Are there modern day prophets?
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Question: Do modern day prophets exist? How can we tell whether they speak for God or not?
Answer: There is hardly a biblical term that has captured man's religious concepts and imaginations more than the word prophecy, prophesying or prophets. Strong's Concordance has these three words respectively: #4394, Greek propheteia (prophecy), #4395, propheteuo (prophesying) and # 4396, prophetes (prophet).
Scriptures that reference prophets and prophecy are not always clear. In 1Corinthians, we find the Apostle Paul referencing these words in the midst of a discussion on speaking in tongues, giving 'revelations' in church, and so on.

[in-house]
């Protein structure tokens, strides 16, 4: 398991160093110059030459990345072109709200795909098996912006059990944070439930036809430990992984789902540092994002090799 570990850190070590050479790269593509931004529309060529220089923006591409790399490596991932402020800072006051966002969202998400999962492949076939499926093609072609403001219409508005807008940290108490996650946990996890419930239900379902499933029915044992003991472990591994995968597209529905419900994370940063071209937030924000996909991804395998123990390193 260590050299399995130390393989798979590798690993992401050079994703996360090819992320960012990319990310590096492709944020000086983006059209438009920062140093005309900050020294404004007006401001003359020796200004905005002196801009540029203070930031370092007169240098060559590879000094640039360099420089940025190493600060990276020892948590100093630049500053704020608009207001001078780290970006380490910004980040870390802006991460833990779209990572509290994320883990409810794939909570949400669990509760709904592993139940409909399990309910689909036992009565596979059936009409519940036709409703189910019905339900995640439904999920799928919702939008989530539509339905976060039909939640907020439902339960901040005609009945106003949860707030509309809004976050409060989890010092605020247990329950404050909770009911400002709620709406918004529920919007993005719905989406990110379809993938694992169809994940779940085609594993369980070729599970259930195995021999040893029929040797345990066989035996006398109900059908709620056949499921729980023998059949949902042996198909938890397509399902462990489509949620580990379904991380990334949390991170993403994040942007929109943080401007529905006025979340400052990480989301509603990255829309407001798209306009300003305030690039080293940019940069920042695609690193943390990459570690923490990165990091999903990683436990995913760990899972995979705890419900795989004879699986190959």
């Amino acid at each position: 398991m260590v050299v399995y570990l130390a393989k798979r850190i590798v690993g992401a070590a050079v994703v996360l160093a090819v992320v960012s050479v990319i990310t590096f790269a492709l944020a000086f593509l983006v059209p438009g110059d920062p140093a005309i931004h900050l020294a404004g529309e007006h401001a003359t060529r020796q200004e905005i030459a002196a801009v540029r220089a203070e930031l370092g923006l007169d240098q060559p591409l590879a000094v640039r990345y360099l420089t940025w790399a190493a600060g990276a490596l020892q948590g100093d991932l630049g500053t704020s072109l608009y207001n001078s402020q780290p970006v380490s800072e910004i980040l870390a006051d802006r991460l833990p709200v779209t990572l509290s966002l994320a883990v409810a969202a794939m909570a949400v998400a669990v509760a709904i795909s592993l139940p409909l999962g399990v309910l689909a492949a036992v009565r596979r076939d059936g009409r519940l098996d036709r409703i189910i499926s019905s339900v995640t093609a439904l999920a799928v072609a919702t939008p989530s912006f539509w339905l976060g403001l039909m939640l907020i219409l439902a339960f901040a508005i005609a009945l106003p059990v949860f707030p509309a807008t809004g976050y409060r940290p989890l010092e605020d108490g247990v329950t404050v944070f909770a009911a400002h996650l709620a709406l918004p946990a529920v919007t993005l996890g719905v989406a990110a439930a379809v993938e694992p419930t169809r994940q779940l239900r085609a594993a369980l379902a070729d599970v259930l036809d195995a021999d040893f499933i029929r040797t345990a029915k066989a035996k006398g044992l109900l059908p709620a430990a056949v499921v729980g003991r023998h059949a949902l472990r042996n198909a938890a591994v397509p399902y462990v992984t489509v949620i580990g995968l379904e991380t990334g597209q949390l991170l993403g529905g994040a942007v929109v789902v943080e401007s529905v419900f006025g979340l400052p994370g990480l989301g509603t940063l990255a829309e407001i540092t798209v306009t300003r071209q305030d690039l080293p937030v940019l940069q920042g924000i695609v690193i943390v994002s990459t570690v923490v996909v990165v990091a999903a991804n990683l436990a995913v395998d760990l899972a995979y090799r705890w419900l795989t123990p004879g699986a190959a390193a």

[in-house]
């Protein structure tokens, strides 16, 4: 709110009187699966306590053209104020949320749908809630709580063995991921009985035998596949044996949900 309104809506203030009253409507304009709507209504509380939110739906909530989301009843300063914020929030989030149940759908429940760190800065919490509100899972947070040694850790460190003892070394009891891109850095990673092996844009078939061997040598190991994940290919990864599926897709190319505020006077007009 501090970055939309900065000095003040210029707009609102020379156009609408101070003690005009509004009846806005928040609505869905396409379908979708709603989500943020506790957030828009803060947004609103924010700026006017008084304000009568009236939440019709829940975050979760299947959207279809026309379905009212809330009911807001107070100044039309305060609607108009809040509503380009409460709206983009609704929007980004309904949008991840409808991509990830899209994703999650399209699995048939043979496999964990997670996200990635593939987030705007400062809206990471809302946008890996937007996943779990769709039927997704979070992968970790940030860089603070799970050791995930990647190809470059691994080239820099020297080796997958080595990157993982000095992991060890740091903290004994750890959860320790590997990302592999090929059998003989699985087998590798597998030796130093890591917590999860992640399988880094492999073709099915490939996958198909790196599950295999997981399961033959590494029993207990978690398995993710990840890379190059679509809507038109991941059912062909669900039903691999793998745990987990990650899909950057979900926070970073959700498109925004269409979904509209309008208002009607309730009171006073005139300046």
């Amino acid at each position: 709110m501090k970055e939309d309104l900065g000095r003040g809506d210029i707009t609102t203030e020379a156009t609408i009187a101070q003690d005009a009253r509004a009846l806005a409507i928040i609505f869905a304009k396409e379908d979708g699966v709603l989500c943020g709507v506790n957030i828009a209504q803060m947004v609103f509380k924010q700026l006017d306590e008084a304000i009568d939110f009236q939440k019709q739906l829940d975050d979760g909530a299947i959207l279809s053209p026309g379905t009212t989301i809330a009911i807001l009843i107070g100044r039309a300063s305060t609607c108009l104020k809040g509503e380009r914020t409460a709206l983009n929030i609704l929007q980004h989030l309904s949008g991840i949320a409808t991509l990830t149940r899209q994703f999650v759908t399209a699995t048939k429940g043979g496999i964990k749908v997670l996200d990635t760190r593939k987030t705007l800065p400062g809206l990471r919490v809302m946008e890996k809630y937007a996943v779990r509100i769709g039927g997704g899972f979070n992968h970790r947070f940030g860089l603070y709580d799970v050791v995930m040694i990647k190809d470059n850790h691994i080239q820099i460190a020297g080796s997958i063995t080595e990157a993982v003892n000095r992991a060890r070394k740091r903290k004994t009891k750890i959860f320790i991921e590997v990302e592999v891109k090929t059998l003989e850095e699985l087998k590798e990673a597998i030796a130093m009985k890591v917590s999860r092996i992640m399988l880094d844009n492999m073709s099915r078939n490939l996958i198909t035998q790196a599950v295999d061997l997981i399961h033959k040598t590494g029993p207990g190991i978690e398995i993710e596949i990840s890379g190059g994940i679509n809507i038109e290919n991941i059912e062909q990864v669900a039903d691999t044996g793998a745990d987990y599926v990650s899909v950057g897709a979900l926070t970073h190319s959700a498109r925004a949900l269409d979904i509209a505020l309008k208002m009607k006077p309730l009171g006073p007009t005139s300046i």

6 So when I come to you, my friends, what use will I be to you if I speak in strange tongues? Not a bit, unless I bring you . . . some inspired message (prophecy, Greek: propheteia) . . .
29 Two or three who are given God’s message (prophets, Greek: prophetes) should speak, while the others are to judge what they say.
39 So then, my friends, set your heart on proclaiming God’s message (prophesying, Greek: propheteuo) . . . (1Corinthians 14)
It is widely understood that prophesying does not necessarily mean predicting the future, but it can mean speaking with inspiration, as a sermon can be, when God genuinely inspires it. Godly instruction in Christian living would then be the essence of that prophesying, rather than a prediction for the future.
Even though he certainly gave prophecies, Paul did not refer to himself as a prophet but rather gave credit to God (1Corinthians 2:1, 4 - 5).
Jesus also referred to this same demonstration of the Spirit in the evening of the last day He spent with His disciples (see John 14:16 - 17, 15:26)